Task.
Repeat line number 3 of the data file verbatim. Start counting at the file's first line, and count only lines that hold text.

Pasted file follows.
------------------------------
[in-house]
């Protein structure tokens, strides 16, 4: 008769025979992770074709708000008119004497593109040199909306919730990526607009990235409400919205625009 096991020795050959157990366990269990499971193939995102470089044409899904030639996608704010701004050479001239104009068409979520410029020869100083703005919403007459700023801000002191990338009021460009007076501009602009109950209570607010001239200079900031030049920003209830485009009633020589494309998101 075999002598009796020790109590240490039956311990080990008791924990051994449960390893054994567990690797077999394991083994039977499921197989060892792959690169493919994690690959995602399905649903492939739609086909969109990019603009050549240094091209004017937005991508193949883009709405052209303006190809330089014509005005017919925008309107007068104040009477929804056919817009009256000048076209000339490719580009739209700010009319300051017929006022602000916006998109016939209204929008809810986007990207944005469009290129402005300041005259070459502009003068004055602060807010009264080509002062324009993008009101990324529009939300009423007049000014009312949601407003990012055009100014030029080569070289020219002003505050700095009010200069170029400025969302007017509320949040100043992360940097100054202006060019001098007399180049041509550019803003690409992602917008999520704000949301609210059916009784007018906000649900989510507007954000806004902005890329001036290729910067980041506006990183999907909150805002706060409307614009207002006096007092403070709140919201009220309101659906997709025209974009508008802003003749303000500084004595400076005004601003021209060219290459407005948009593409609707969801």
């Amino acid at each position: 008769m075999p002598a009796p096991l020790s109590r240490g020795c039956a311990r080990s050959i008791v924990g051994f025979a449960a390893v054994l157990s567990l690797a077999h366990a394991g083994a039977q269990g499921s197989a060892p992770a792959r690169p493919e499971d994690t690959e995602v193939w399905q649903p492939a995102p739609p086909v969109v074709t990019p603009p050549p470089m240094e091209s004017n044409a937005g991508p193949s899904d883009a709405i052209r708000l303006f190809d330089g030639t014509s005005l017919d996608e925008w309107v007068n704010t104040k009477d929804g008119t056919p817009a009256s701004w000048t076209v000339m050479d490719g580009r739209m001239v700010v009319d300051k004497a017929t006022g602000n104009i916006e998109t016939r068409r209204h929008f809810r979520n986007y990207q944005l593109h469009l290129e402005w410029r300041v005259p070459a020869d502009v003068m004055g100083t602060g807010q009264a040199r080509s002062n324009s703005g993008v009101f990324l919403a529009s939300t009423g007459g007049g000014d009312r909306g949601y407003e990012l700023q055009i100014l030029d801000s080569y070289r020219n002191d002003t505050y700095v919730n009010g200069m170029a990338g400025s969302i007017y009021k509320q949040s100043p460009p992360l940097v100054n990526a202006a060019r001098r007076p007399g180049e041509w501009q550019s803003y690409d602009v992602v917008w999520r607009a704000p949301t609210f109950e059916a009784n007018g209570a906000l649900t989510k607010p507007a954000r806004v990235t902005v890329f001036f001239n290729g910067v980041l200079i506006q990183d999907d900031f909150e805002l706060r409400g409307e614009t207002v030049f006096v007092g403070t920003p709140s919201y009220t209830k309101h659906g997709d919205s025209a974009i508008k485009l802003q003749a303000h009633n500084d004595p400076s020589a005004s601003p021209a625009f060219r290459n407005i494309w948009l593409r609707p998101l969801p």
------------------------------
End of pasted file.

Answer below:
């Amino acid at each position: 008769m075999p002598a009796p096991l020790s109590r240490g020795c039956a311990r080990s050959i008791v924990g051994f025979a449960a390893v054994l157990s567990l690797a077999h366990a394991g083994a039977q269990g499921s197989a060892p992770a792959r690169p493919e499971d994690t690959e995602v193939w399905q649903p492939a995102p739609p086909v969109v074709t990019p603009p050549p470089m240094e091209s004017n044409a937005g991508p193949s899904d883009a709405i052209r708000l303006f190809d330089g030639t014509s005005l017919d996608e925008w309107v007068n704010t104040k009477d929804g008119t056919p817009a009256s701004w000048t076209v000339m050479d490719g580009r739209m001239v700010v009319d300051k004497a017929t006022g602000n104009i916006e998109t016939r068409r209204h929008f809810r979520n986007y990207q944005l593109h469009l290129e402005w410029r300041v005259p070459a020869d502009v003068m004055g100083t602060g807010q009264a040199r080509s002062n324009s703005g993008v009101f990324l919403a529009s939300t009423g007459g007049g000014d009312r909306g949601y407003e990012l700023q055009i100014l030029d801000s080569y070289r020219n002191d002003t505050y700095v919730n009010g200069m170029a990338g400025s969302i007017y009021k509320q949040s100043p460009p992360l940097v100054n990526a202006a060019r001098r007076p007399g180049e041509w501009q550019s803003y690409d602009v992602v917008w999520r607009a704000p949301t609210f109950e059916a009784n007018g209570a906000l649900t989510k607010p507007a954000r806004v990235t902005v890329f001036f001239n290729g910067v980041l200079i506006q990183d999907d900031f909150e805002l706060r409400g409307e614009t207002v030049f006096v007092g403070t920003p709140s919201y009220t209830k309101h659906g997709d919205s025209a974009i508008k485009l802003q003749a303000h009633n500084d004595p400076s020589a005004s601003p021209a625009f060219r290459n407005i494309w948009l593409r609707p998101l969801p």